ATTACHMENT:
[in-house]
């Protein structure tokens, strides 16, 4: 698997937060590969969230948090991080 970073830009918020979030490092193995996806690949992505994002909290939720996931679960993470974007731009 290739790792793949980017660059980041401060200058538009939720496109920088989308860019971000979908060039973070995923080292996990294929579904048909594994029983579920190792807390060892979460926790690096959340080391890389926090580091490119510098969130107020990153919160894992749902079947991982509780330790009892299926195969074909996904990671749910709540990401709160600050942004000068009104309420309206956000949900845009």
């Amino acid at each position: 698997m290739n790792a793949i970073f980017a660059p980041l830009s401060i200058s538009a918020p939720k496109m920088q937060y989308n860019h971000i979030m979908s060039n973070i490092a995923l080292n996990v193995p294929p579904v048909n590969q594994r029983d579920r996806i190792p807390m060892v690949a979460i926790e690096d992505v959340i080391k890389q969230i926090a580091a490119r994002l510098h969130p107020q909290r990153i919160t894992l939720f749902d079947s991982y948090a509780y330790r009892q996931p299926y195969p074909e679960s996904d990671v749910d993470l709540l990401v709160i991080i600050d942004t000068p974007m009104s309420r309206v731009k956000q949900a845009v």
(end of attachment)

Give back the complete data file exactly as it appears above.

[in-house]
């Protein structure tokens, strides 16, 4: 698997937060590969969230948090991080 970073830009918020979030490092193995996806690949992505994002909290939720996931679960993470974007731009 290739790792793949980017660059980041401060200058538009939720496109920088989308860019971000979908060039973070995923080292996990294929579904048909594994029983579920190792807390060892979460926790690096959340080391890389926090580091490119510098969130107020990153919160894992749902079947991982509780330790009892299926195969074909996904990671749910709540990401709160600050942004000068009104309420309206956000949900845009």
């Amino acid at each position: 698997m290739n790792a793949i970073f980017a660059p980041l830009s401060i200058s538009a918020p939720k496109m920088q937060y989308n860019h971000i979030m979908s060039n973070i490092a995923l080292n996990v193995p294929p579904v048909n590969q594994r029983d579920r996806i190792p807390m060892v690949a979460i926790e690096d992505v959340i080391k890389q969230i926090a580091a490119r994002l510098h969130p107020q909290r990153i919160t894992l939720f749902d079947s991982y948090a509780y330790r009892q996931p299926y195969p074909e679960s996904d990671v749910d993470l709540l990401v709160i991080i600050d942004t000068p974007m009104s309420r309206v731009k956000q949900a845009v």